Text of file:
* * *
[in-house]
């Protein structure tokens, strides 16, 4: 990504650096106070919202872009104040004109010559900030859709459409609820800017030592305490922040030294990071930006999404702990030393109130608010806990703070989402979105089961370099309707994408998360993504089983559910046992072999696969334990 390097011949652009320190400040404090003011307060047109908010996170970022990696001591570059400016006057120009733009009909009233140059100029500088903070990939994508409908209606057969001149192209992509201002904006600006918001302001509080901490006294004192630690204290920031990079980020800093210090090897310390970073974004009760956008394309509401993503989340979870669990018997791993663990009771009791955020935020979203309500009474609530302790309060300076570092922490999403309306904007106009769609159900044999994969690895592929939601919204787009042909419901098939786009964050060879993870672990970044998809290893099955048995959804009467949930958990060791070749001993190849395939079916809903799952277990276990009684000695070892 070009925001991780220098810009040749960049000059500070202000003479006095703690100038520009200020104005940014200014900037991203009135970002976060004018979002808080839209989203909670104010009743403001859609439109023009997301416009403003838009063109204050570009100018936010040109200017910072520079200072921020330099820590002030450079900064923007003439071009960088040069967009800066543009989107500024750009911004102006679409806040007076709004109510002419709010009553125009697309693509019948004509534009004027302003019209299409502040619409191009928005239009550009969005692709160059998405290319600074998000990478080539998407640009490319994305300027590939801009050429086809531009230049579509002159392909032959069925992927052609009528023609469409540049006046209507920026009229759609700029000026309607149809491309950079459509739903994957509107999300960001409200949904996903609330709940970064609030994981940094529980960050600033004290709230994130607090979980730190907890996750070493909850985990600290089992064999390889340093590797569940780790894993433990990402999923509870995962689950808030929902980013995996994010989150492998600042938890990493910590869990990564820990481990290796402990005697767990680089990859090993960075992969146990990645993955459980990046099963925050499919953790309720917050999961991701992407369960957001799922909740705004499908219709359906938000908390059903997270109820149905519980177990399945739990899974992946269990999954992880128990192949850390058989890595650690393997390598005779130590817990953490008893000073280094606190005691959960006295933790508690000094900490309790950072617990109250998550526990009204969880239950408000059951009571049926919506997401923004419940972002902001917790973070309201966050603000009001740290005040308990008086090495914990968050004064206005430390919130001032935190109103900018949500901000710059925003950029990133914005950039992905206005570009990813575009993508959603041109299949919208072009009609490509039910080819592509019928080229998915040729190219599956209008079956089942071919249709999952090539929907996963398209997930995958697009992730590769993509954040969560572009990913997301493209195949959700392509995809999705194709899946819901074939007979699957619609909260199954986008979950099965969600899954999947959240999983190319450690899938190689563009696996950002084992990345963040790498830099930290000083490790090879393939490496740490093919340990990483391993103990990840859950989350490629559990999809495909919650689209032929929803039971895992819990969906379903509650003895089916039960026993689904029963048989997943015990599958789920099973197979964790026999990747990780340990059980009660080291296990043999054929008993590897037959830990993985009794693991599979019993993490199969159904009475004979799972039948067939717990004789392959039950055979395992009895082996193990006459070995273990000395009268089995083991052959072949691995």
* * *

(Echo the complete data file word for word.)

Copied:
[in-house]
């Protein structure tokens, strides 16, 4: 990504650096106070919202872009104040004109010559900030859709459409609820800017030592305490922040030294990071930006999404702990030393109130608010806990703070989402979105089961370099309707994408998360993504089983559910046992072999696969334990 390097011949652009320190400040404090003011307060047109908010996170970022990696001591570059400016006057120009733009009909009233140059100029500088903070990939994508409908209606057969001149192209992509201002904006600006918001302001509080901490006294004192630690204290920031990079980020800093210090090897310390970073974004009760956008394309509401993503989340979870669990018997791993663990009771009791955020935020979203309500009474609530302790309060300076570092922490999403309306904007106009769609159900044999994969690895592929939601919204787009042909419901098939786009964050060879993870672990970044998809290893099955048995959804009467949930958990060791070749001993190849395939079916809903799952277990276990009684000695070892 070009925001991780220098810009040749960049000059500070202000003479006095703690100038520009200020104005940014200014900037991203009135970002976060004018979002808080839209989203909670104010009743403001859609439109023009997301416009403003838009063109204050570009100018936010040109200017910072520079200072921020330099820590002030450079900064923007003439071009960088040069967009800066543009989107500024750009911004102006679409806040007076709004109510002419709010009553125009697309693509019948004509534009004027302003019209299409502040619409191009928005239009550009969005692709160059998405290319600074998000990478080539998407640009490319994305300027590939801009050429086809531009230049579509002159392909032959069925992927052609009528023609469409540049006046209507920026009229759609700029000026309607149809491309950079459509739903994957509107999300960001409200949904996903609330709940970064609030994981940094529980960050600033004290709230994130607090979980730190907890996750070493909850985990600290089992064999390889340093590797569940780790894993433990990402999923509870995962689950808030929902980013995996994010989150492998600042938890990493910590869990990564820990481990290796402990005697767990680089990859090993960075992969146990990645993955459980990046099963925050499919953790309720917050999961991701992407369960957001799922909740705004499908219709359906938000908390059903997270109820149905519980177990399945739990899974992946269990999954992880128990192949850390058989890595650690393997390598005779130590817990953490008893000073280094606190005691959960006295933790508690000094900490309790950072617990109250998550526990009204969880239950408000059951009571049926919506997401923004419940972002902001917790973070309201966050603000009001740290005040308990008086090495914990968050004064206005430390919130001032935190109103900018949500901000710059925003950029990133914005950039992905206005570009990813575009993508959603041109299949919208072009009609490509039910080819592509019928080229998915040729190219599956209008079956089942071919249709999952090539929907996963398209997930995958697009992730590769993509954040969560572009990913997301493209195949959700392509995809999705194709899946819901074939007979699957619609909260199954986008979950099965969600899954999947959240999983190319450690899938190689563009696996950002084992990345963040790498830099930290000083490790090879393939490496740490093919340990990483391993103990990840859950989350490629559990999809495909919650689209032929929803039971895992819990969906379903509650003895089916039960026993689904029963048989997943015990599958789920099973197979964790026999990747990780340990059980009660080291296990043999054929008993590897037959830990993985009794693991599979019993993490199969159904009475004979799972039948067939717990004789392959039950055979395992009895082996193990006459070995273990000395009268089995083991052959072949691995």